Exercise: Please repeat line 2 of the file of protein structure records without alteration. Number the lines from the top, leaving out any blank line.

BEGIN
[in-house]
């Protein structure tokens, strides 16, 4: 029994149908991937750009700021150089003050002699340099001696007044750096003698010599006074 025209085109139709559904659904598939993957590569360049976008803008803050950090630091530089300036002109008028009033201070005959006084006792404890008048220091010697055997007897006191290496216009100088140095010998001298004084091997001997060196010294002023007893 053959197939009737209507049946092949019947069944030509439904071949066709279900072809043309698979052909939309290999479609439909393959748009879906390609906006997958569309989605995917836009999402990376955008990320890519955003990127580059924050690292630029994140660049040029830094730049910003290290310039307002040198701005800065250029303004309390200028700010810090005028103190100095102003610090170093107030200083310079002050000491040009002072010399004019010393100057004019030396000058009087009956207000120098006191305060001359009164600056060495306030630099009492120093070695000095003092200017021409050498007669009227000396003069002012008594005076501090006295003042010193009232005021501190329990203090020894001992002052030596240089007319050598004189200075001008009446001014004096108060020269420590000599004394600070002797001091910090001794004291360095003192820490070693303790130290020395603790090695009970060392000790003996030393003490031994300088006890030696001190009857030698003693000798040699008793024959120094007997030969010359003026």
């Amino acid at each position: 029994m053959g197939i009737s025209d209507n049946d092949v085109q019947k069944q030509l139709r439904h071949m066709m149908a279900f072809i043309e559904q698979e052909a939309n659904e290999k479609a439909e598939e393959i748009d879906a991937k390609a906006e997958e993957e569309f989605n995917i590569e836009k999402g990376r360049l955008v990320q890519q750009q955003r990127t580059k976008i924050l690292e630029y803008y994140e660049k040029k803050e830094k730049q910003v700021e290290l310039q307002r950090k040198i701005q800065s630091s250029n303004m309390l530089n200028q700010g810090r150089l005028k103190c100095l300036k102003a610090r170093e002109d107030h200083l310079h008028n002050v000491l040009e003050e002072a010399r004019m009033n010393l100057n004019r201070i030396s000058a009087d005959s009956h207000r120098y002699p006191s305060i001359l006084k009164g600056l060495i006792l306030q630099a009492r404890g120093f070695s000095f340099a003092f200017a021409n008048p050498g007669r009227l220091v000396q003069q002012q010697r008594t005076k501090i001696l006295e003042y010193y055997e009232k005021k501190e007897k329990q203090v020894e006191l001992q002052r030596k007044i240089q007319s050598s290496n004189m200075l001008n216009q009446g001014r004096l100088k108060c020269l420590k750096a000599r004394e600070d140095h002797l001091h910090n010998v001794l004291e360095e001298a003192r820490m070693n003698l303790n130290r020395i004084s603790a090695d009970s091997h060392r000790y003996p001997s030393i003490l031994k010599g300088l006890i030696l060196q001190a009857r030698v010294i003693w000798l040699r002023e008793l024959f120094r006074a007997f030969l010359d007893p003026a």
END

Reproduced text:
């Protein structure tokens, strides 16, 4: 029994149908991937750009700021150089003050002699340099001696007044750096003698010599006074 025209085109139709559904659904598939993957590569360049976008803008803050950090630091530089300036002109008028009033201070005959006084006792404890008048220091010697055997007897006191290496216009100088140095010998001298004084091997001997060196010294002023007893 053959197939009737209507049946092949019947069944030509439904071949066709279900072809043309698979052909939309290999479609439909393959748009879906390609906006997958569309989605995917836009999402990376955008990320890519955003990127580059924050690292630029994140660049040029830094730049910003290290310039307002040198701005800065250029303004309390200028700010810090005028103190100095102003610090170093107030200083310079002050000491040009002072010399004019010393100057004019030396000058009087009956207000120098006191305060001359009164600056060495306030630099009492120093070695000095003092200017021409050498007669009227000396003069002012008594005076501090006295003042010193009232005021501190329990203090020894001992002052030596240089007319050598004189200075001008009446001014004096108060020269420590000599004394600070002797001091910090001794004291360095003192820490070693303790130290020395603790090695009970060392000790003996030393003490031994300088006890030696001190009857030698003693000798040699008793024959120094007997030969010359003026």